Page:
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Museum Renovation

Situation:

Considered a landmark building, a museum in the United Kingdom was undergoing a $67 million renovation to transform the magnificent Victorian building and its facilities into a world-class, 21st century visitor experience for Scotland — and a showcase for international visitors.

The project included the creation of 14 new galleries, two hands-on discovery centers, a larger gallery for international touring exhibitions, new facilities for education and a state-of-the-art learning center. A new floor was also to be created beneath the main hall, forming a new street-level entrance, restaurant, shop, cloakroom and visitor reception area.

During the renovation project, more than half of the museum property was to stay open to the public.

Challenge:

Among the challenges faced by the contractors and engineers on the project was to lower the basement floor by 4-1/2 feet, removing the basement walls to open up space for the new facilities and street-level entrance. This area runs the length of the main hall, which is situated directly above it. One of the specific tasks involved was to prestress the beams that would hold up the new entrance and inner walls.

Steel beams have various stress values, which determine sheer, bending and other behaviors along their length. Prestressing the steelwork, which creates permanent stresses in the beams, is critical for improving their behavior and strength under various load conditions.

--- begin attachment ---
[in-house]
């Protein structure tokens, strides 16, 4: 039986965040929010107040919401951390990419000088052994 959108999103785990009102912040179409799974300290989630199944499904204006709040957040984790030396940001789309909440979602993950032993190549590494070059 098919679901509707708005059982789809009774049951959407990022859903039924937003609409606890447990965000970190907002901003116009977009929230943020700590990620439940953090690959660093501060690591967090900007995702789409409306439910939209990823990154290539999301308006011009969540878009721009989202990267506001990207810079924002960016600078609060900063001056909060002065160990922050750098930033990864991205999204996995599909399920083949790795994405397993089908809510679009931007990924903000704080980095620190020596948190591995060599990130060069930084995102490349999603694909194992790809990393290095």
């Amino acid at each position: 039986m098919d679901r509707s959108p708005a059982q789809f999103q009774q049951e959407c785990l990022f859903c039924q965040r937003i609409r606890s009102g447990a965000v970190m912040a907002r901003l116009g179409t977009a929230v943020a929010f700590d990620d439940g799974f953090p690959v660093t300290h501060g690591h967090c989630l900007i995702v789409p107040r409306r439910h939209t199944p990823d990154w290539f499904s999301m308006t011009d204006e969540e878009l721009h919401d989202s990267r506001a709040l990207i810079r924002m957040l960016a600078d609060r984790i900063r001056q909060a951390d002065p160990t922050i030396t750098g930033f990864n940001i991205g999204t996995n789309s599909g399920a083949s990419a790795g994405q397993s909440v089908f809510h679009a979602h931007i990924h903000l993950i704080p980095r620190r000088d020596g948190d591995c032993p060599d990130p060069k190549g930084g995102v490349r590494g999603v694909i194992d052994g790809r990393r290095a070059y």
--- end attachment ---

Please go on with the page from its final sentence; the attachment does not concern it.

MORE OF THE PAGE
A limited budget ruled out use of a computer-controlled synchronized lift system, requiring the team to seek out alternative methods to safely and successfully prestress the beams.

Solution:

When asked to supply equipment to help in creating the new entrance, a distributor called in the sales manager of SPX’s Power Team® brand, Ian Harris, for assistance.

Mr. Harris, along with the subcontractor, met with the architect and main contractor to discuss how various Power Team brand tools could be used in conjunction with each other to efficiently achieve the same results as a synchronized lift system but in a much more cost-effective way.

The solution devised involved using several Power Team hand pumps and sets of cylinders that would be spread out along each beam. Cylinders were selected that could fit in the very tight gaps available to accommodate the lifting equipment.

Hand pumps were operated a few strokes, and measurements were taken at the stress points along the length of the beam. As each point reached its required stress, the cylinders were locked off.

The process was repeated until all points had achieved the required stress. Each lift took one to two days.

The PowerTeam lifting equipment specified for the task included the following:


5 P300 hand pumps15 9670 tee adapters
15 RLS200 cylinders15 9575 shut off valves
5 9765E hoses25 9798 couplers
5 9635 manifolds15 9764E hoses
20 9682 fittings15 pressure gauges


Result:

Installation of the beams to support the inner walls and new street-level entrances is complete. The museum reports that the renovation project ran on time and budget.